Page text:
Taking into account climate effects on West Nile Virus transmission risk for decision-making in Quebec

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Courtesy of INRS-ETE

Background: In 2002, major human epidemics of West Nile Virus (WNV) were reported in five cities in the North East region of North America. The present analysis examines the climatic conditions that were conducive to the WNV epidemic, in order to provide information to public health managers who eventually must decide on the implementation of a preventive larvicide spraying program in Quebec, Canada. Two sets of variables, the first observed in the summer of 2002 and the second in the preceding winter were analysed to study their potential as explanatory variables for the emergence of the virus at epidemic levels.

Results: Results show that the climatic conditions observed in the year 2002 have contributed to the emergence of the virus and can be observed once every forty years on average. The analysis has shown that the 2002 events observed in several North East North American cities are characterized by two main variables: the number of degree-days below -5°C in the winter (DD-5) and the number of degree-days greater than 25°C in the summer (DD25).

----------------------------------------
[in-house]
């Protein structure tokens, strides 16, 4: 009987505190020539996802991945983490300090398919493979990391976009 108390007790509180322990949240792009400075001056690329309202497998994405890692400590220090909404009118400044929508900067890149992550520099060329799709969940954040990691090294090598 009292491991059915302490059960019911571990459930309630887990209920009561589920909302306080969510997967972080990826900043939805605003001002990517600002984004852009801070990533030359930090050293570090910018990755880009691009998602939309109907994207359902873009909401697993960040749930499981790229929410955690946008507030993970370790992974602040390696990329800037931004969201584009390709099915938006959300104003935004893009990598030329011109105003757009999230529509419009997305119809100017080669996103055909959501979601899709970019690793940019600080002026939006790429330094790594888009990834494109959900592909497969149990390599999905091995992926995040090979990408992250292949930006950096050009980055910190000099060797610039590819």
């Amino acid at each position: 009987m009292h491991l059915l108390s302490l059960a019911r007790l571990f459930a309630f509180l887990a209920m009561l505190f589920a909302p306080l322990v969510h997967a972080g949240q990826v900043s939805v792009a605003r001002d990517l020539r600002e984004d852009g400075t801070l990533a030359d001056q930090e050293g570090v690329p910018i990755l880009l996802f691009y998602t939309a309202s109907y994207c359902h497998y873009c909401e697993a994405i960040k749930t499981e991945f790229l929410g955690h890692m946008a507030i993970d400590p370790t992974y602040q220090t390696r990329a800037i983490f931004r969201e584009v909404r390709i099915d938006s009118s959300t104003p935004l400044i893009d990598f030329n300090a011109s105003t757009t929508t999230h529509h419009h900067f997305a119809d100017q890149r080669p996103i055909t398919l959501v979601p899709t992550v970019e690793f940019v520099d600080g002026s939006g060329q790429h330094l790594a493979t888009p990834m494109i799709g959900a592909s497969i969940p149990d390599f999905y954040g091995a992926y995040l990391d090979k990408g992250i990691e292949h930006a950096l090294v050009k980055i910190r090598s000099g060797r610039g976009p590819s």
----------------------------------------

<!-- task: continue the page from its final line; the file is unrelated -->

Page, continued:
Conclusion: In the context of a declining rate of human and aviary infection to WNV, this element contributed to the decision to suspend the use of preventive larvicides in the province of Quebec in 2006 and for the foreseeable future. The second part of this study indicates that it is very important to estimate the risk that extreme values can be observed simultaneously in the summer and in the winter preceding the appearance of the virus. The proposed models provide important information to public health officials, weeks before the appearance of the virus, and can therefore be useful to help prevent human epidemics.

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